Treasury Secretary Janet Yellen recently called on governments around the world to join the US in instituting a global corporate minimum tax rate. The suggestion came as she side-stepped discussions on an impending rise in inflation for the US economy whilst the Federal Reserve continues to print more money to fund the latest proposed stimulus package, this one estimated to be a whopping $2.3 trillion USD. The proposed tax rate would accompany a rise in the American corporate tax rate from 21% to 28%, as well as help fund the Biden administration’s stimulus. President Biden has also called for a minimum tax rate of 21% on US companies’ foreign income, as well as raising the tax rate of international companies doing business on US soil.
The reaction has been mostly positive so far from other countries, as the European Union has already stepped up to support Yellen’s decision. The EU has been struggling since 2011 to unite all 27 countries under one universal corporate tax rate, a conversation that has been stalled for years as some nations simply refuse to abide. The announcement from Yellen could give the EU leverage to work out a deal with its own constituents, as the negotiations over the global tax rate begin.
Instituting this corporate tax rate could prove to be more damaging to companies in developing countries, who don’t share the same advantages that American based firms do. For one, many countries around the world already have a corporate tax rate that exceeds the 21% that the US currently has, although a rise to 28% would put it among the highest in the world.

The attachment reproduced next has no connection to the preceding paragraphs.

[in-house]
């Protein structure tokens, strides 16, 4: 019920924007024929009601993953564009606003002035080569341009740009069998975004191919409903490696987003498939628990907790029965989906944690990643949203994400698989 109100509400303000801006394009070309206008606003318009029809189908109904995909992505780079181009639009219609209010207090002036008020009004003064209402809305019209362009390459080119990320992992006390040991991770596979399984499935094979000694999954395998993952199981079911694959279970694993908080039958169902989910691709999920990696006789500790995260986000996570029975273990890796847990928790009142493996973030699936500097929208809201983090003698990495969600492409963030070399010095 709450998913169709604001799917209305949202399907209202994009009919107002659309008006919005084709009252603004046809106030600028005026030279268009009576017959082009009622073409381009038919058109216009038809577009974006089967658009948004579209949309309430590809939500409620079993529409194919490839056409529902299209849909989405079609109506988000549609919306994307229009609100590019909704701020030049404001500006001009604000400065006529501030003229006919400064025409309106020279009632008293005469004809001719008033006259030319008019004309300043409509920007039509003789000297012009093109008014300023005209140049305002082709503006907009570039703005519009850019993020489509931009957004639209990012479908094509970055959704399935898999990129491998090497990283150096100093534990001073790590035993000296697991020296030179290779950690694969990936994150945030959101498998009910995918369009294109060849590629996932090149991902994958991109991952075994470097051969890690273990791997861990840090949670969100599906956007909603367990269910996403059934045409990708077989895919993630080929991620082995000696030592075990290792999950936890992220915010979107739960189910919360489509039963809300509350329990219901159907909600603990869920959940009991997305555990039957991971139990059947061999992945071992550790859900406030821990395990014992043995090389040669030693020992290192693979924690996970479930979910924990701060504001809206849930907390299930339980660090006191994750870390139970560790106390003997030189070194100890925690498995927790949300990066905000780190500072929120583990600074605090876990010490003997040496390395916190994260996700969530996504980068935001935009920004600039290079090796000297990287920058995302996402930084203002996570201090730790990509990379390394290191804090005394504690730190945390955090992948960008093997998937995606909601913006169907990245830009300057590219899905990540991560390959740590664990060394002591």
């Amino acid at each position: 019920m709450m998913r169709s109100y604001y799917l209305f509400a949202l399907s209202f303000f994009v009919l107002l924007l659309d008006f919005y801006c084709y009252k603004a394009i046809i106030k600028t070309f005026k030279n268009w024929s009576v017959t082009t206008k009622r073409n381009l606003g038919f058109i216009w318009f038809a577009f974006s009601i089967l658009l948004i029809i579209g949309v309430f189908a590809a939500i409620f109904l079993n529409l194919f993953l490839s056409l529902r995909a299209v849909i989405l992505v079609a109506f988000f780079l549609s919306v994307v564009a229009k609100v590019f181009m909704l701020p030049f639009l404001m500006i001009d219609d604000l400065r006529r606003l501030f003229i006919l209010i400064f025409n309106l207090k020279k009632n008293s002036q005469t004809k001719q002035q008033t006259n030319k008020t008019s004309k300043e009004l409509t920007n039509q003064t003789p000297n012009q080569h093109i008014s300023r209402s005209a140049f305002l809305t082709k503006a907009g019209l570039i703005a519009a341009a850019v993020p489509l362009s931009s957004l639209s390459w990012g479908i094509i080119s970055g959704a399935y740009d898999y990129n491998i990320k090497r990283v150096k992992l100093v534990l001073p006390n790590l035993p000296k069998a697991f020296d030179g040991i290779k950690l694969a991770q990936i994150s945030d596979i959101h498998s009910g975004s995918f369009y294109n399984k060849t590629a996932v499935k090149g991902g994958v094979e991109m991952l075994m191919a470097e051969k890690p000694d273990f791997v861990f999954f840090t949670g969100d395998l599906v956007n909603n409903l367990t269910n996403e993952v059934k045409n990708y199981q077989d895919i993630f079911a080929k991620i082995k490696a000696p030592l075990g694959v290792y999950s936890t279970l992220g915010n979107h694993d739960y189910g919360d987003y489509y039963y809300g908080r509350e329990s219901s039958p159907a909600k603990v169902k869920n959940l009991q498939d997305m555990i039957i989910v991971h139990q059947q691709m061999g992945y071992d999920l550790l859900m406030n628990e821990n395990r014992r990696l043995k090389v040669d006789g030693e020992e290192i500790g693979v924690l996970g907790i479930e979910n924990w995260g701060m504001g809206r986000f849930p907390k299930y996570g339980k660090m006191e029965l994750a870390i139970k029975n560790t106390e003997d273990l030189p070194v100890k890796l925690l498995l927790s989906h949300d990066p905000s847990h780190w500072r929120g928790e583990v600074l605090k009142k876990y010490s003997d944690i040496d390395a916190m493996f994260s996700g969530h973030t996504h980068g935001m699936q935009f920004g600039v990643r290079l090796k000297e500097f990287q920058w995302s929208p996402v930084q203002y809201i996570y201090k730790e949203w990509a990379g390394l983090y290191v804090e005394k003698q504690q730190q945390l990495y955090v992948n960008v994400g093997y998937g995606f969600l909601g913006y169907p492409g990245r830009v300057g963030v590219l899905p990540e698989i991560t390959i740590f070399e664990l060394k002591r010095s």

The corporate tax change proposal consists of two different parts: the first is to come to a global agreement on the taxation of big tech companies and where their taxes should be paid in a digital world, and secondly is the corporate tax rate. Big tech companies like Apple, Alphabet, and Facebook operate in the borderless digital world, so taxing them based on each country’s corporate tax rate has been a hot topic of late. The UK and France are just two countries that have gone ahead to create their own digitised corporate tax rate, as they await the rest of the world to come to an agreement.
China has been noticeably quiet on this front, although it is expected that they will agree, despite ongoing tensions with the United States. One area where China may be mulling over their decision is with regards to Hong Kong, which has one of the lowest corporate tax rates in the world and is often thought of as a tax haven. Hong Kong also sees an estimated 70% of foreign investments from mainland China, so if tax rates were to rise, it would certainly fall out of favour as a corporate tax haven. Where these businesses would go remains to be seen but it could be a way for the Chinese government to funnel some commerce back to the mainland. The proposed tax rate is anticipated to be decided upon by July when there is a summit of G20 world leaders. This G20 Environment Ministers’ Meeting is one of the meetings organised as part of the G20 Leaders Summit 2021, which is to be hosted by Italy in October 2021.